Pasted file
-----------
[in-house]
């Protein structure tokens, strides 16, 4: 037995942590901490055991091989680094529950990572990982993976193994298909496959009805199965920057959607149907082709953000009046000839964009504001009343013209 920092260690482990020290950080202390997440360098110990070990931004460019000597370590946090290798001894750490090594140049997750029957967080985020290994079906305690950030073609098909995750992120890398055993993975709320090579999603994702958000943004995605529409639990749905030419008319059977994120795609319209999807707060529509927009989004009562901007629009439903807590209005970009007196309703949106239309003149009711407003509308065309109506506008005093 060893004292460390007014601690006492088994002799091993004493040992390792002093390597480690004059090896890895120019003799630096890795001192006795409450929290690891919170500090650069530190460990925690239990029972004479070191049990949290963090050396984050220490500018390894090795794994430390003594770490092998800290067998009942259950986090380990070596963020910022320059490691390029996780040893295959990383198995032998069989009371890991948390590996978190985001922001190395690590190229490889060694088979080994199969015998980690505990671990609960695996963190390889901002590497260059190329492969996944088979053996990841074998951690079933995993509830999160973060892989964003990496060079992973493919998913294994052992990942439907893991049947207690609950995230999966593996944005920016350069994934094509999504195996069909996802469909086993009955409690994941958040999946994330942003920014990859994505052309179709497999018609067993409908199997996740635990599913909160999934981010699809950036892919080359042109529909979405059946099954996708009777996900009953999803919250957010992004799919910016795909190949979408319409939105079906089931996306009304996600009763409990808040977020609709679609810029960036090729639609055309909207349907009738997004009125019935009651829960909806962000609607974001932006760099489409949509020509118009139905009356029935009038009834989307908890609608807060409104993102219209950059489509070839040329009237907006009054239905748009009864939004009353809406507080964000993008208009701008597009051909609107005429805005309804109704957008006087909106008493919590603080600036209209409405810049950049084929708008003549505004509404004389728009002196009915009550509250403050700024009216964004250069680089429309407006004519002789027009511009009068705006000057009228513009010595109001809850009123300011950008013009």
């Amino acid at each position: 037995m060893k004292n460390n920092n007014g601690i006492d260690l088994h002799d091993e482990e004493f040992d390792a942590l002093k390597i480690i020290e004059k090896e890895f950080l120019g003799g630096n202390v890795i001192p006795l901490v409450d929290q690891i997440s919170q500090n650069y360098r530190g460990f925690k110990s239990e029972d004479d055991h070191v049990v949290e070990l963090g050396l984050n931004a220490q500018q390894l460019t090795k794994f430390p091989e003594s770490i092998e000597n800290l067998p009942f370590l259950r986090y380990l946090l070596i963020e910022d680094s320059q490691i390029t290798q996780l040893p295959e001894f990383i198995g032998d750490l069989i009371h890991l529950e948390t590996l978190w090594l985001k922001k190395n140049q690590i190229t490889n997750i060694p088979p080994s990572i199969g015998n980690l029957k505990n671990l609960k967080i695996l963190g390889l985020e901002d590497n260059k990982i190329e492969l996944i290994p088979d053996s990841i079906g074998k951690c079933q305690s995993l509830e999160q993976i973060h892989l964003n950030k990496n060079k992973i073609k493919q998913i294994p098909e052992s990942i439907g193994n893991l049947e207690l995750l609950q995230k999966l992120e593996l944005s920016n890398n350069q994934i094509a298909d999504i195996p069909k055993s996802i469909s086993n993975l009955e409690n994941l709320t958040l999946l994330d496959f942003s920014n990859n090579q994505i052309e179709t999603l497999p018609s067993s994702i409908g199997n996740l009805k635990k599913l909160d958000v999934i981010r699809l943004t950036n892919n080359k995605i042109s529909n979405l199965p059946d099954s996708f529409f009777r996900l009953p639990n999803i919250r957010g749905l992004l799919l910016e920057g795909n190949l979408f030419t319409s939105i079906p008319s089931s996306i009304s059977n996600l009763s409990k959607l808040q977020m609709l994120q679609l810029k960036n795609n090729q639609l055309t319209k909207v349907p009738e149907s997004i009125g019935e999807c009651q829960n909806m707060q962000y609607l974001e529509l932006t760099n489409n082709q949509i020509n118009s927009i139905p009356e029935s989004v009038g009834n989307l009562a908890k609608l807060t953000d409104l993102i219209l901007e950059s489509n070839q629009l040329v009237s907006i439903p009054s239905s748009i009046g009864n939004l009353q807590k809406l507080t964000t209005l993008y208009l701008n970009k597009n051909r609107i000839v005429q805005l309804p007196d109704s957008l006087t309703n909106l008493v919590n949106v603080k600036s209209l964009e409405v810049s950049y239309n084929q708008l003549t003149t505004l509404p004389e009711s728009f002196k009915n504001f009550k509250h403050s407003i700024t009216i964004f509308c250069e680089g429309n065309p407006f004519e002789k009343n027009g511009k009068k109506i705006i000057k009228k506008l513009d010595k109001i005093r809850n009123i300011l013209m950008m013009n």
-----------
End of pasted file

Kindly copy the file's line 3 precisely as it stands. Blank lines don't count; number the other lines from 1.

């Amino acid at each position: 037995m060893k004292n460390n920092n007014g601690i006492d260690l088994h002799d091993e482990e004493f040992d390792a942590l002093k390597i480690i020290e004059k090896e890895f950080l120019g003799g630096n202390v890795i001192p006795l901490v409450d929290q690891i997440s919170q500090n650069y360098r530190g460990f925690k110990s239990e029972d004479d055991h070191v049990v949290e070990l963090g050396l984050n931004a220490q500018q390894l460019t090795k794994f430390p091989e003594s770490i092998e000597n800290l067998p009942f370590l259950r986090y380990l946090l070596i963020e910022d680094s320059q490691i390029t290798q996780l040893p295959e001894f990383i198995g032998d750490l069989i009371h890991l529950e948390t590996l978190w090594l985001k922001k190395n140049q690590i190229t490889n997750i060694p088979p080994s990572i199969g015998n980690l029957k505990n671990l609960k967080i695996l963190g390889l985020e901002d590497n260059k990982i190329e492969l996944i290994p088979d053996s990841i079906g074998k951690c079933q305690s995993l509830e999160q993976i973060h892989l964003n950030k990496n060079k992973i073609k493919q998913i294994p098909e052992s990942i439907g193994n893991l049947e207690l995750l609950q995230k999966l992120e593996l944005s920016n890398n350069q994934i094509a298909d999504i195996p069909k055993s996802i469909s086993n993975l009955e409690n994941l709320t958040l999946l994330d496959f942003s920014n990859n090579q994505i052309e179709t999603l497999p018609s067993s994702i409908g199997n996740l009805k635990k599913l909160d958000v999934i981010r699809l943004t950036n892919n080359k995605i042109s529909n979405l199965p059946d099954s996708f529409f009777r996900l009953p639990n999803i919250r957010g749905l992004l799919l910016e920057g795909n190949l979408f030419t319409s939105i079906p008319s089931s996306i009304s059977n996600l009763s409990k959607l808040q977020m609709l994120q679609l810029k960036n795609n090729q639609l055309t319209k909207v349907p009738e149907s997004i009125g019935e999807c009651q829960n909806m707060q962000y609607l974001e529509l932006t760099n489409n082709q949509i020509n118009s927009i139905p009356e029935s989004v009038g009834n989307l009562a908890k609608l807060t953000d409104l993102i219209l901007e950059s489509n070839q629009l040329v009237s907006i439903p009054s239905s748009i009046g009864n939004l009353q807590k809406l507080t964000t209005l993008y208009l701008n970009k597009n051909r609107i000839v005429q805005l309804p007196d109704s957008l006087t309703n909106l008493v919590n949106v603080k600036s209209l964009e409405v810049s950049y239309n084929q708008l003549t003149t505004l509404p004389e009711s728009f002196k009915n504001f009550k509250h403050s407003i700024t009216i964004f509308c250069e680089g429309n065309p407006f004519e002789k009343n027009g511009k009068k109506i705006i000057k009228k506008l513009d010595k109001i005093r809850n009123i300011l013209m950008m013009n």